One is of Socrates.  Socrates, as Plato relates, came to his people with a message of hope.  It wasn’t the same message that Jeremiah brought; but it was hopeful nonetheless.  If Jeremiah’s message was salvation through repentance, Socrates’ was salvation through education.  He taught the youth of his day radical ideas, ideas that if put into practice would transform society into a better place.

One of his ideas, by the way, was that there was no pantheon of gods, but only one god.  And for this he was labeled an atheist!

On a bigger level, for bringing transformative ideas to the younger set; for offering a message of salvation through education, he was killed.  Some have called his death second only in terms of tragedy to Jesus Christ’s.

Which, of course, is my second picture.

Jeremiah loved, worked with, served, and prayed for his people.  Yet he was utterly despised, to the point that the people conspired against him to kill him.

Isn’t this the same thing that happened to Jesus Christ?

2015 Lent 19

Posted in Lent 2015 with tags , , , , , , , , , , , , , on March 11, 2015 by timtrue

This shot pretty much sums up everything.

Jeremiah 8:18–9:6

If nothing else, I’m learning that the Prophet Jeremiah’s heart was much like what I understand a pastor’s heart to be.  For he saw all the complexities that make up human nature–or, if you prefer, the human condition.

He was able to say, on the one hand, “Beware of your neighbors, and put no trust in any of your kin.”  For he knew, like Shakespeare, that man–the human person–is a piece of work.  Each of us is capable of the most treacherous of acts.

At the same time, on the other hand, he knew genuine joy and health.  There were poor people in the land who remained faithful, trustworthy, and honest despite the looming darkness of war and threat of death.  Some people–if only but a few–valued and practiced integrity regardless.

The human person is capable of both: honor and treachery.

Our culture has a certain fixation on the dark side of a hero.  Did you see Big Hero 6?  It was touted as a kid’s movie.  But the protagonist, a boy of twelve or thirteen, witnessed the death of his older brother near the movie’s beginning and ends up haunted by his own related demons throughout the rest of the story.  Mature themes for a kid’s movie if you ask me!

Our culture recognizes that real life is full of just these sorts of demons.  We’ve come to understand that dysfunctional is the norm and functional is more of an ideal.  The human person is complicated.  It’s not just that a person can be capable of either honor or treachery, good or bad; but, we say, the human person is both honorable and treacherous, good and bad.

Jeremiah shows me that it’s not just our modern-day, psychology-loving culture that understands people.  Jeremiah understood people back in the day (something like 2600 years ago!).  Even earlier, when someone wrote the book of Genesis (maybe more than 3000 years ago), the message of a complicated humanity calls out loudly and clearly.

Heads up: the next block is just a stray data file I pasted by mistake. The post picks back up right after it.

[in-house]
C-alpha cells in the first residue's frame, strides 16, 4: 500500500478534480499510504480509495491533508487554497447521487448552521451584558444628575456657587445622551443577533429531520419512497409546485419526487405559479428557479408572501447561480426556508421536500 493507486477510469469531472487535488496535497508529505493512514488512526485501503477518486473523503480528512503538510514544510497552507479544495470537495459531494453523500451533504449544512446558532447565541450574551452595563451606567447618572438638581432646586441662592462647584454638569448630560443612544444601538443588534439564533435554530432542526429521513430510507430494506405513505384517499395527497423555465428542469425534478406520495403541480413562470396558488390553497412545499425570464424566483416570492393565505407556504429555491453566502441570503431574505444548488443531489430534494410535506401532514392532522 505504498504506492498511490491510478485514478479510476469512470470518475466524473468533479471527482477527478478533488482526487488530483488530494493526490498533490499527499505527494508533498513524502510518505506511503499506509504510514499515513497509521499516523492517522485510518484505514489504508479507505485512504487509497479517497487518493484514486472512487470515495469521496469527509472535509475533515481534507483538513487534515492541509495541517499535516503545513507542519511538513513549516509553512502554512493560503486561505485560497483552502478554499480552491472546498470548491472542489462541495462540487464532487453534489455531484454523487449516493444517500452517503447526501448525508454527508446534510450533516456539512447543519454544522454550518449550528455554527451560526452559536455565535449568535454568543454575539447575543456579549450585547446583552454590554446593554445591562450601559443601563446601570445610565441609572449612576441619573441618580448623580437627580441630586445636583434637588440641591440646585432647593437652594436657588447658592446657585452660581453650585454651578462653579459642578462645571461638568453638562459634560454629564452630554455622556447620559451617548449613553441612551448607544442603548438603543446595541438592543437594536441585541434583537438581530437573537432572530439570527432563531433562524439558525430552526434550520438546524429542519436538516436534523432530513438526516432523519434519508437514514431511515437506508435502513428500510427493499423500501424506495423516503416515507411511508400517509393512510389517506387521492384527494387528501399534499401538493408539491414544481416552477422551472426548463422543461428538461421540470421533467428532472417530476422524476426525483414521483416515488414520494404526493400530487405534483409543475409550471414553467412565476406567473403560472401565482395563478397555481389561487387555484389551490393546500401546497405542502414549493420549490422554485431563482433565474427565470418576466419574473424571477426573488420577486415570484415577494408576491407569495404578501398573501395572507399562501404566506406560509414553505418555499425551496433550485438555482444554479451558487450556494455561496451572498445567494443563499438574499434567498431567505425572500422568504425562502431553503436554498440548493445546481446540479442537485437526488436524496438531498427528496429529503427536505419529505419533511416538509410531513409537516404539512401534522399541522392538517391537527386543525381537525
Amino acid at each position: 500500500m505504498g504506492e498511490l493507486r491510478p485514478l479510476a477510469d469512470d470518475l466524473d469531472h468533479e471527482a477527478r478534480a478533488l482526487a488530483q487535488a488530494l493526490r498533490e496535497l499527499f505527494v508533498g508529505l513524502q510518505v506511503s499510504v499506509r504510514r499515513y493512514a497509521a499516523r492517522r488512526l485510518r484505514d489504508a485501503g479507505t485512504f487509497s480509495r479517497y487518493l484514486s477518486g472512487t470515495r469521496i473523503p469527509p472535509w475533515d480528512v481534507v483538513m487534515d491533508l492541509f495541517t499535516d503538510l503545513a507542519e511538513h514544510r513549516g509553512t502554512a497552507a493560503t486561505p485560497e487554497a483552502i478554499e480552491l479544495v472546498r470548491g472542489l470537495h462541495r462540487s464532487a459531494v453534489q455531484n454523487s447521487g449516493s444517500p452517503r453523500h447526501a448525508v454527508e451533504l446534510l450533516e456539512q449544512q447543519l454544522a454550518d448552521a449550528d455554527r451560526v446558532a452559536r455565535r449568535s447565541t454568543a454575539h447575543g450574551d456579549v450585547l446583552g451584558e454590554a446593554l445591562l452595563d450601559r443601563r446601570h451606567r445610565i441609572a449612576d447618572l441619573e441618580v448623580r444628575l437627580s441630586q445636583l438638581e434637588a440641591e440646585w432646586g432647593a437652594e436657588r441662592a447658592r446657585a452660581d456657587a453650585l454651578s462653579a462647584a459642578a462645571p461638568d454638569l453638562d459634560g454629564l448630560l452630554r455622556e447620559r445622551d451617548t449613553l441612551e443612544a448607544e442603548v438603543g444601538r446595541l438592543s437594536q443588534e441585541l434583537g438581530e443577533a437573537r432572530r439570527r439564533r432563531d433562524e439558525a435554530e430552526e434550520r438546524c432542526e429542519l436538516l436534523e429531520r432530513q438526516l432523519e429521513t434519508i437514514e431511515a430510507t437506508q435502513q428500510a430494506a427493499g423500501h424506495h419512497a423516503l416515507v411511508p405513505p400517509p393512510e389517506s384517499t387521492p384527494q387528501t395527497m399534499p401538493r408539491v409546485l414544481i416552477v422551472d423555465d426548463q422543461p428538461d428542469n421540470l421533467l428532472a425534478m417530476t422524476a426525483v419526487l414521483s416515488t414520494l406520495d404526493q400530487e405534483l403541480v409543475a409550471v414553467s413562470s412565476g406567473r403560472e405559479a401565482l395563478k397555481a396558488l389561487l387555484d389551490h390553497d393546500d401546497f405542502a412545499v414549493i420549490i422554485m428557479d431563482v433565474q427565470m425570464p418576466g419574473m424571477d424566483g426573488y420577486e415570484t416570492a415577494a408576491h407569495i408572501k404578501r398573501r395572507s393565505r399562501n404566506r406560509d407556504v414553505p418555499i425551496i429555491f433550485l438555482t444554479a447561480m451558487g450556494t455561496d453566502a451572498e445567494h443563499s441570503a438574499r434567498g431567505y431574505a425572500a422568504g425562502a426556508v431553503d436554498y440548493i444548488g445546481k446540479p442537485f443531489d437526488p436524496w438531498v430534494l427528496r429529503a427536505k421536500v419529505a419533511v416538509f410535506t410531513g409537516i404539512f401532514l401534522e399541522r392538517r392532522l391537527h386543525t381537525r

Anyway, my prayer is that I, too, living in my modern-day, psychology-loving culture, will understand the rich complexities of the people I’ve been called to serve; and, like Jeremiah, will love them and lead them, even arguing with God for them when need be.

Music to Shut Out Pundits

Posted in Music, Musings with tags , , , , on August 22, 2014 by timtrue


Sometimes I am overcome with the level of truth, beauty, and goodness that humanity produces.

Just viewed this:

If you’ve got the time and patience, it’s definitely worth a hearing: a recording of Claudio Arrau performing Beethoven’s Piano Sonata No. 32 in Bonn, Germany in 1977.

Watching Arrau is impressive enough.  He’s definitely a master of masters.  His interpretation is perhaps the best there is to date.  And the technical difficulty!  The music critics of 1820s Vienna said this sonata was unplayable after it was first published–if that gives you any idea.

But Arrau can play it.  So could some other pianists who lived closer to Beethoven’s time.  People who didn’t listen to the critics.  People who continued to believe in the aging Beethoven.

For an example of what I’m talking about, close your eyes right at about 25:20 into the recording.  After a few seconds it will sound like Arrau has three hands.  For there are three distinct voices, in three registers, sounding together!  It’s positively trinitarian.  But then you open your eyes and see that, no, no one has joined Arrau; nor has any Wizard enabled Arrau to grow a third hand.  But close your eyes and there it is again!  Truly genius!  Truly the ancient triad of truth, beauty, and goodness come to life!

Then you remember.  Here, now, already moved to tears, you remember that Beethoven was completely deaf at the time he composed this sonata.


. . .

Moved beyond material existence, you decide then and there to be like Beethoven.  You decide that you’ll be deaf to the critics, to the naysayers, and to the news reports all around you that try to force you into desperation regarding humanity.  Where is the truth, they say?  Where is the goodness?  Where is the beauty?

You can’t answer.  Beethoven has rendered you temporarily speechless.  Instead, you act.  You shut off the TV and those wagging pundits, click on that link I gave you above, and settle into hearing nothing for a half hour but this heavenly music brought to earth.

Finally, then, you recover.  And you say, “Right here, O pundits of pessimism.  Truth, beauty, and goodness–humanity’s splendor–are all right here.  You go ahead and tell your stories.  As for me, I’ll listen to Beethoven.”